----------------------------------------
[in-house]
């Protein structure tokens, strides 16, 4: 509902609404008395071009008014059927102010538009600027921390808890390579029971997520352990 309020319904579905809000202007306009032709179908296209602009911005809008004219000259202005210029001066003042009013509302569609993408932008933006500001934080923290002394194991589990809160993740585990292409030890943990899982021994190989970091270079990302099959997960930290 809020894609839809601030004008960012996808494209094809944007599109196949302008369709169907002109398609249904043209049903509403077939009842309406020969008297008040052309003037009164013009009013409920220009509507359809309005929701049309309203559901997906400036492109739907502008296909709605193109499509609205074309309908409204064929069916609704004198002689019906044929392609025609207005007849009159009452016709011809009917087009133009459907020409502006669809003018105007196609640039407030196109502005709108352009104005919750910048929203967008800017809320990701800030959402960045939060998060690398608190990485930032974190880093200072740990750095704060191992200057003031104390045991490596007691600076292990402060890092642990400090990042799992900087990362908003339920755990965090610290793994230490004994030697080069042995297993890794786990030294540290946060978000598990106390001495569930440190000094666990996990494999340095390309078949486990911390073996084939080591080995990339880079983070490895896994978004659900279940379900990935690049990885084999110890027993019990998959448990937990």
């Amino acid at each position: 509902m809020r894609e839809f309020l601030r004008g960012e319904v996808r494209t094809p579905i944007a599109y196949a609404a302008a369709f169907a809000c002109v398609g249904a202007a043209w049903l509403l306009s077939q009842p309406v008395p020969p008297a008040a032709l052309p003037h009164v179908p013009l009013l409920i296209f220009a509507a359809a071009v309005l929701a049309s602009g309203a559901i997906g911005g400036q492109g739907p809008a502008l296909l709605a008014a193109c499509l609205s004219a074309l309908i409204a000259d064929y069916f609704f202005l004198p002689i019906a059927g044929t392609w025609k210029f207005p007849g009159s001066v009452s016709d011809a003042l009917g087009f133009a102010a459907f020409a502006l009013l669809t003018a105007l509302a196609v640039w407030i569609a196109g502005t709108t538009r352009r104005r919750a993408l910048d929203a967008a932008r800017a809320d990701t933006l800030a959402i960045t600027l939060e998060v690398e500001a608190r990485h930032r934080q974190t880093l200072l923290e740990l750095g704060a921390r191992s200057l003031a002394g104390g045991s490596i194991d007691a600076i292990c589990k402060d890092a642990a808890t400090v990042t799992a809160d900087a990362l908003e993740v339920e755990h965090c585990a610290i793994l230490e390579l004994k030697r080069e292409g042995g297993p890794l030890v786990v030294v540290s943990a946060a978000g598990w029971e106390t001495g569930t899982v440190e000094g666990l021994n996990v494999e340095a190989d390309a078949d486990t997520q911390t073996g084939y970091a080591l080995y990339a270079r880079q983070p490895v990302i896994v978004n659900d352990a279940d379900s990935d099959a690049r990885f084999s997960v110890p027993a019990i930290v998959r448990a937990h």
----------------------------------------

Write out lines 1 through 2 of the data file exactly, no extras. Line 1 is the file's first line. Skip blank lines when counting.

[in-house]
């Protein structure tokens, strides 16, 4: 509902609404008395071009008014059927102010538009600027921390808890390579029971997520352990 309020319904579905809000202007306009032709179908296209602009911005809008004219000259202005210029001066003042009013509302569609993408932008933006500001934080923290002394194991589990809160993740585990292409030890943990899982021994190989970091270079990302099959997960930290 809020894609839809601030004008960012996808494209094809944007599109196949302008369709169907002109398609249904043209049903509403077939009842309406020969008297008040052309003037009164013009009013409920220009509507359809309005929701049309309203559901997906400036492109739907502008296909709605193109499509609205074309309908409204064929069916609704004198002689019906044929392609025609207005007849009159009452016709011809009917087009133009459907020409502006669809003018105007196609640039407030196109502005709108352009104005919750910048929203967008800017809320990701800030959402960045939060998060690398608190990485930032974190880093200072740990750095704060191992200057003031104390045991490596007691600076292990402060890092642990400090990042799992900087990362908003339920755990965090610290793994230490004994030697080069042995297993890794786990030294540290946060978000598990106390001495569930440190000094666990996990494999340095390309078949486990911390073996084939080591080995990339880079983070490895896994978004659900279940379900990935690049990885084999110890027993019990998959448990937990």